Japan responded in the 33rd minute with another great opportunity on a bullet of a shot from Aya Miyami, but Australian goalie Lydia Williams was able to make a leaping save to keep the game scoreless at the half.

Australia put on some more pressure in the 54th minute as a defensive miscue led to a shot from in tight by Samantha Kerr, but goalie Ayumi Kaihori was able to make the save.

Japan came close as well in the 60th minute as a back-foot redirection from Miyami went just wide.

The deadlock was finally broken in the 87th minute as Iwashimizu got a shot off in tight that was saved by Williams, but she corralled the rebound and chipped it over to sub Iwabuchi for the goal.

"She has a very good ability to create opportunities in front of the goal," said Sasaki. "She is a killer player. With her coming out against the tired Australian players, I told her that she was going to decide it."

The Japanese women are the only team to have won every game they've played in the tournament, previously defeating the Netherlands 2-1 in the Round of 16.

Tenth-ranked Australia advanced into the semifinal with a 1-0 upset of Brazil in their previous playoff match after playing in one of the tougher groups to start the tournament, losing 3-1 to the United States, before defeating Nigeria 2-0 and drawing 1-1 with Sweden.

"I thought the better team won today," said Australia head coach Alen Stajcic. "I thought Japan had a lot more patience and technique than us, especially in the first 20 minutes. I thought the game levelled out a bit after that, though... It's a heart-breaking experience for all of us, but sometimes you learn the most from these experiences.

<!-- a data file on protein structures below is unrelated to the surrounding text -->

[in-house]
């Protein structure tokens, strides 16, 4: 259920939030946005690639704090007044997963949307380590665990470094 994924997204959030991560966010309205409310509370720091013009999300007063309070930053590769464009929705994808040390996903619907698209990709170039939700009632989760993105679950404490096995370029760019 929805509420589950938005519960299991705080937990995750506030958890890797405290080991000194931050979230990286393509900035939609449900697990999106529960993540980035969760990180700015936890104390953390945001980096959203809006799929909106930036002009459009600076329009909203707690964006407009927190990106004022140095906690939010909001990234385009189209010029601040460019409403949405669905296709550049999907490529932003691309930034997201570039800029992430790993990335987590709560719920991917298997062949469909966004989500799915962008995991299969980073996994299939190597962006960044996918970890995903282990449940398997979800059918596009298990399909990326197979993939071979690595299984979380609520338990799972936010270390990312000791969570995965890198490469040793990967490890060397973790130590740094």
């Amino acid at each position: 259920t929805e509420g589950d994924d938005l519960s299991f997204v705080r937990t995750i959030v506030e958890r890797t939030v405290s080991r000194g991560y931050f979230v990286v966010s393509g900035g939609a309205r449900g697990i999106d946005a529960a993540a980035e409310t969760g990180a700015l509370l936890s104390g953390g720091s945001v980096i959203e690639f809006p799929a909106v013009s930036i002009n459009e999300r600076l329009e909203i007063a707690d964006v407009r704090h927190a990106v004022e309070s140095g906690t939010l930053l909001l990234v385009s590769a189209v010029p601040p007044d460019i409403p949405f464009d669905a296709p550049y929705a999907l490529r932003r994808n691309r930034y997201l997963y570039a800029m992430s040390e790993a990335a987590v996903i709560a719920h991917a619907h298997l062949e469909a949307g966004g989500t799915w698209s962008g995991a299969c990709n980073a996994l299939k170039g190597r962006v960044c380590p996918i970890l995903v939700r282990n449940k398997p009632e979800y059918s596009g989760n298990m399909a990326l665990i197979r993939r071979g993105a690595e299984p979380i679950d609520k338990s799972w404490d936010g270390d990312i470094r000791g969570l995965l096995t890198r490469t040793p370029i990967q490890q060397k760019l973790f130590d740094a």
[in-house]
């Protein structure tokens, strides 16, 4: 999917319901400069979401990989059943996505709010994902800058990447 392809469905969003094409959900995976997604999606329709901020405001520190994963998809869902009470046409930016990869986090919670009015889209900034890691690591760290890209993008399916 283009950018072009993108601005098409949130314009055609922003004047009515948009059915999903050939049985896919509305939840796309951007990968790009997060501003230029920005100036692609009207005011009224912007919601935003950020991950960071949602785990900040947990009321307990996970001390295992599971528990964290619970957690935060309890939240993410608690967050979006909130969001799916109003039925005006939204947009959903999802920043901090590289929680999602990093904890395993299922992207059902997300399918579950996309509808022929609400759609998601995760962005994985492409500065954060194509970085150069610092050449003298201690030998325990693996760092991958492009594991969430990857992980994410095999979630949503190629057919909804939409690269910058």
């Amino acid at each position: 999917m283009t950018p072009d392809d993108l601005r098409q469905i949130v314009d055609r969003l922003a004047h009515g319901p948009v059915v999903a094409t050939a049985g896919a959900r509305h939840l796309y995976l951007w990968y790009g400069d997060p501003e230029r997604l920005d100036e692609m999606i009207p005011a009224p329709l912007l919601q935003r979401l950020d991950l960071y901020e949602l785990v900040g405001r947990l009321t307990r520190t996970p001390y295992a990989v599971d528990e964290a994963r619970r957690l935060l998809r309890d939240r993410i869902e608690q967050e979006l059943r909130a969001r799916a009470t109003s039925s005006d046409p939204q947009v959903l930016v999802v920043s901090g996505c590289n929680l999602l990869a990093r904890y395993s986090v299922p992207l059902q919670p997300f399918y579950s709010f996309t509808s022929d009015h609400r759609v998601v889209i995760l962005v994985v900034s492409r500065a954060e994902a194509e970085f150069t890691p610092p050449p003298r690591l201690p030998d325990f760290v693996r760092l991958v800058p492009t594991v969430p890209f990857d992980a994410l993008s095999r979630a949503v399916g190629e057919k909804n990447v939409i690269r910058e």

"We're disappointed, but in the grand scheme of things, we lost 1-0 in the 87th minute to the defending champs, not 10-0. It's not as if we were humiliated."

Australia also played and lost to Japan in the final of last year's Asian Cup championships.

Comments

To encourage thoughtful and respectful conversations, first and last names will appear with each submission to CBC/Radio-Canada's online communities (except in children and youth-oriented communities). Pseudonyms will no longer be permitted.

By submitting a comment, you accept that CBC has the right to reproduce and publish that comment in whole or in part, in any manner CBC chooses. Please note that CBC does not endorse the opinions expressed in comments. Comments on this story are moderated according to our Submission Guidelines. Comments are welcome while open. We reserve the right to close comments at any time.